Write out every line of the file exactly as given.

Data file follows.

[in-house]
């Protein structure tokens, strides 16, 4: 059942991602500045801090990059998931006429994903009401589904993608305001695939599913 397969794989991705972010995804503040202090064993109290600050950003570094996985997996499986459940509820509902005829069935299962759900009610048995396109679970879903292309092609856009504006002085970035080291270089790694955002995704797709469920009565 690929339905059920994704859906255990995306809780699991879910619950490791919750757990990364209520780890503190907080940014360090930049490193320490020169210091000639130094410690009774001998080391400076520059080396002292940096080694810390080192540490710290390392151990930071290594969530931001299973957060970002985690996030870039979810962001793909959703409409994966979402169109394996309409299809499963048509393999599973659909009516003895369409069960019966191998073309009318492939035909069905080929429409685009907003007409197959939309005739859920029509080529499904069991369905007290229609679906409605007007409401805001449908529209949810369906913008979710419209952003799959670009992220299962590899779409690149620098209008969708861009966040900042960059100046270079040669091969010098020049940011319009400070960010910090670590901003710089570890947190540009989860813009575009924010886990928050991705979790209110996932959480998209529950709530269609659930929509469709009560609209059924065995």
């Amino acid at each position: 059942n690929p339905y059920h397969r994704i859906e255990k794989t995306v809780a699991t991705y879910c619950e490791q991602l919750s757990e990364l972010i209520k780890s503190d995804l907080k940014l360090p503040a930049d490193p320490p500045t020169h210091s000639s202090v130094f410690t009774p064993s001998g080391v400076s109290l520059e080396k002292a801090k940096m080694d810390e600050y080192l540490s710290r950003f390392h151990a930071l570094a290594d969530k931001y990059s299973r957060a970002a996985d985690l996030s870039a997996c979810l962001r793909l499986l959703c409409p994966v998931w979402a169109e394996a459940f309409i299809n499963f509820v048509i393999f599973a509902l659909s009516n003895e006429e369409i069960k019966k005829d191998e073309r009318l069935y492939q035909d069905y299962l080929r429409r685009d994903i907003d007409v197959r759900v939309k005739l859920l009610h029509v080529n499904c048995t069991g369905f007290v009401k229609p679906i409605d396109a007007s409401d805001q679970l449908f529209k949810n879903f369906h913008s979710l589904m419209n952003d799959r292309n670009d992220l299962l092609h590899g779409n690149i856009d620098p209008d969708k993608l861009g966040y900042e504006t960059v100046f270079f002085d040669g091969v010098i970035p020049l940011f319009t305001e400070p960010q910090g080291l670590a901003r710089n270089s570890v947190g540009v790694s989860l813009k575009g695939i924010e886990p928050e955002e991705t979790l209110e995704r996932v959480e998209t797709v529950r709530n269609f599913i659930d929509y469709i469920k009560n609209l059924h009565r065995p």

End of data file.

[in-house]
């Protein structure tokens, strides 16, 4: 059942991602500045801090990059998931006429994903009401589904993608305001695939599913 397969794989991705972010995804503040202090064993109290600050950003570094996985997996499986459940509820509902005829069935299962759900009610048995396109679970879903292309092609856009504006002085970035080291270089790694955002995704797709469920009565 690929339905059920994704859906255990995306809780699991879910619950490791919750757990990364209520780890503190907080940014360090930049490193320490020169210091000639130094410690009774001998080391400076520059080396002292940096080694810390080192540490710290390392151990930071290594969530931001299973957060970002985690996030870039979810962001793909959703409409994966979402169109394996309409299809499963048509393999599973659909009516003895369409069960019966191998073309009318492939035909069905080929429409685009907003007409197959939309005739859920029509080529499904069991369905007290229609679906409605007007409401805001449908529209949810369906913008979710419209952003799959670009992220299962590899779409690149620098209008969708861009966040900042960059100046270079040669091969010098020049940011319009400070960010910090670590901003710089570890947190540009989860813009575009924010886990928050991705979790209110996932959480998209529950709530269609659930929509469709009560609209059924065995």
């Amino acid at each position: 059942n690929p339905y059920h397969r994704i859906e255990k794989t995306v809780a699991t991705y879910c619950e490791q991602l919750s757990e990364l972010i209520k780890s503190d995804l907080k940014l360090p503040a930049d490193p320490p500045t020169h210091s000639s202090v130094f410690t009774p064993s001998g080391v400076s109290l520059e080396k002292a801090k940096m080694d810390e600050y080192l540490s710290r950003f390392h151990a930071l570094a290594d969530k931001y990059s299973r957060a970002a996985d985690l996030s870039a997996c979810l962001r793909l499986l959703c409409p994966v998931w979402a169109e394996a459940f309409i299809n499963f509820v048509i393999f599973a509902l659909s009516n003895e006429e369409i069960k019966k005829d191998e073309r009318l069935y492939q035909d069905y299962l080929r429409r685009d994903i907003d007409v197959r759900v939309k005739l859920l009610h029509v080529n499904c048995t069991g369905f007290v009401k229609p679906i409605d396109a007007s409401d805001q679970l449908f529209k949810n879903f369906h913008s979710l589904m419209n952003d799959r292309n670009d992220l299962l092609h590899g779409n690149i856009d620098p209008d969708k993608l861009g966040y900042e504006t960059v100046f270079f002085d040669g091969v010098i970035p020049l940011f319009t305001e400070p960010q910090g080291l670590a901003r710089n270089s570890v947190g540009v790694s989860l813009k575009g695939i924010e886990p928050e955002e991705t979790l209110e995704r996932v959480e998209t797709v529950r709530n269609f599913i659930d929509y469709i469920k009560n609209l059924h009565r065995p």